Last but not least was a new kid on the block (at least to me) a young and up and coming brain researcher whom I had never heard of named Dan Kennedy. I had not been keeping up with a lot of the literature as of late so I missed out on reading the intriguing study about the default network that he did with Eric Courchesne. here is the study for your reading pleasure . To summarize there are a variety of areas at the brain that have a high activity at rest, i.e. when a person is not engaging in any task such as solving a mathematical problem or reading something. These areas consist of areas of the brain called the medial prefrontal cortex, rostral anterior cingulate, posterior cingulate, and precuneus. These are interconnected to each either via axons and are collectively known as the resting network or default network. Though the study is rather technical for me and I did not understand all of it, the gist of it was that an experiment was done with autistics versus normal controls in which they engaged in a task called the stroop test in which a research subject is asked to read words that describe colors but printed in a different color for example green written in blue ink. The subject is asked to name the color the word is written in rather than the word itself, in this case saying blue instead of saying green. It has been shown that the natural tendency is to say the word rather than the color of the word, so this is a more challenging test than it might appear to be superficially. When the nonautistic controls did this, their default networks shut down, that is they showed a low metabolic rate as measured in a fMRI scan showing that blood oxygen no longer went to these areas during somewhat challenging mental activity. In the autistic subjects, the default network still remained active. It was speculated that abnormalities in these processes might be part of the etiology of autism.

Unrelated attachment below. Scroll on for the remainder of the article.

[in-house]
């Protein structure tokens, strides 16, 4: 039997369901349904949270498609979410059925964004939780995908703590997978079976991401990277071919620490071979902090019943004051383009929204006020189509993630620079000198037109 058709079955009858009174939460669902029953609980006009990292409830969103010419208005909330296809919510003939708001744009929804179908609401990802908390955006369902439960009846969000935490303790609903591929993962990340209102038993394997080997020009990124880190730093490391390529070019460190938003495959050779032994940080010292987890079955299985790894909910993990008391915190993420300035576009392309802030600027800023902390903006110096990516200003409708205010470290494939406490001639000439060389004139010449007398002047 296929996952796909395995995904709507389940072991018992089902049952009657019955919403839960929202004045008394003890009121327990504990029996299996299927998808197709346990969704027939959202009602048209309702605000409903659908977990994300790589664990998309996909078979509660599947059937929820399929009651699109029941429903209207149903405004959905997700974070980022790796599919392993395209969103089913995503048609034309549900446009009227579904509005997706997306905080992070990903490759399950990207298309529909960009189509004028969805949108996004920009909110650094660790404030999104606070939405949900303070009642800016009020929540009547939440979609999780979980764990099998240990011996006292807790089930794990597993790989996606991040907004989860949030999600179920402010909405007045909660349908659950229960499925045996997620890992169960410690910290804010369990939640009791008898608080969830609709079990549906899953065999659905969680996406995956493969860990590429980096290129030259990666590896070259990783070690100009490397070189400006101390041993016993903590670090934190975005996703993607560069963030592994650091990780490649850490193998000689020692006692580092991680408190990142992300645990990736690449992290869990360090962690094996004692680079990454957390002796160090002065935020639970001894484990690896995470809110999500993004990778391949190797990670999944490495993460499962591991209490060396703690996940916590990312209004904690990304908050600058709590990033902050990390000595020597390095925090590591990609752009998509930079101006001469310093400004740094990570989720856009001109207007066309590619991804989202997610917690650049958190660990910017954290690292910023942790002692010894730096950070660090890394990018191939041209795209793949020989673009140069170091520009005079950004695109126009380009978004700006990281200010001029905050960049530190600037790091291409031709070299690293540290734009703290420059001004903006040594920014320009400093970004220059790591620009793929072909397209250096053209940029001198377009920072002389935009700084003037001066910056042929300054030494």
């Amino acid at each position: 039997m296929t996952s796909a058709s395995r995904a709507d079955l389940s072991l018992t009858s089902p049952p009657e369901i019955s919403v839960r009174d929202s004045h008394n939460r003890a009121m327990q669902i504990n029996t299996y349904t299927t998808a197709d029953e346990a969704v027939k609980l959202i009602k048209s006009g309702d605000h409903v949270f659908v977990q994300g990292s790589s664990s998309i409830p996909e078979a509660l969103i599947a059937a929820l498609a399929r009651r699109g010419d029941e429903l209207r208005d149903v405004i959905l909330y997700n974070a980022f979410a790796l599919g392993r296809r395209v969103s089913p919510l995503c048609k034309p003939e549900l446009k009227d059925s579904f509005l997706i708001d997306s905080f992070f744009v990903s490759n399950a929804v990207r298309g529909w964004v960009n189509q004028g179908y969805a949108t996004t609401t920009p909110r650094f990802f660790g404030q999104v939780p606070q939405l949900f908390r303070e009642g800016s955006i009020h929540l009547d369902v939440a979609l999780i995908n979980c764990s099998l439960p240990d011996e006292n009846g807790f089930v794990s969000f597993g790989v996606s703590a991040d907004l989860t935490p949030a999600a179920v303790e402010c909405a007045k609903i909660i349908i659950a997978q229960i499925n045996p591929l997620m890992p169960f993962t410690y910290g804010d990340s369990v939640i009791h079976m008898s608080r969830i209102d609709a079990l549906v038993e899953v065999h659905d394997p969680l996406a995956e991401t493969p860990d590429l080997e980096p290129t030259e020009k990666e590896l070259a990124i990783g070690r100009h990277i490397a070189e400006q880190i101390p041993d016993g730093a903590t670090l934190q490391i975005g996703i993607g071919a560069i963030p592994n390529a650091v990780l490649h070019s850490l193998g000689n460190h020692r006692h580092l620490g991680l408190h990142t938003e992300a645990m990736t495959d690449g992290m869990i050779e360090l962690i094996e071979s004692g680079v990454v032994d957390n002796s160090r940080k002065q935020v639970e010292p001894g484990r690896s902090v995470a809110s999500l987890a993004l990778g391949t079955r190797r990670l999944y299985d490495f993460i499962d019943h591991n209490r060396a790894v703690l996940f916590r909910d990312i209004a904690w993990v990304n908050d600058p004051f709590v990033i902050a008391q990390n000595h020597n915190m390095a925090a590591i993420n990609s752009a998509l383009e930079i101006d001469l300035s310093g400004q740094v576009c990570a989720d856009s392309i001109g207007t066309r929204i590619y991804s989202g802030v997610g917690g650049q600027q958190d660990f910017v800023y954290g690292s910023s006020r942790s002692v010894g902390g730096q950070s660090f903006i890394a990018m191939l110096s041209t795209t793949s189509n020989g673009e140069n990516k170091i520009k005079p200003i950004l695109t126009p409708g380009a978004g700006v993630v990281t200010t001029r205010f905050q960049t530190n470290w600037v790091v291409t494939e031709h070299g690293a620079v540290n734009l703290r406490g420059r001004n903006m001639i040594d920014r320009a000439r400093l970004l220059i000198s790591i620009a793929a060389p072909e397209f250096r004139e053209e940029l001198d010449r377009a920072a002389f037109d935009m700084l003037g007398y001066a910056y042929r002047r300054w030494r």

This is intriguing to me, because I have to wonder if this is why I have had intrusive thoughts and an inability to concentrate on my former medical transcription jobs making abnormal amounts of mistakes. Could it also have something to do with my twiddling (self-stimulatory behavior)? Perhaps in non-autistic people these areas shut down when they are not engaged in a task, and if mine won't turn off, maybe that is why I have difficult doing things and concentrating.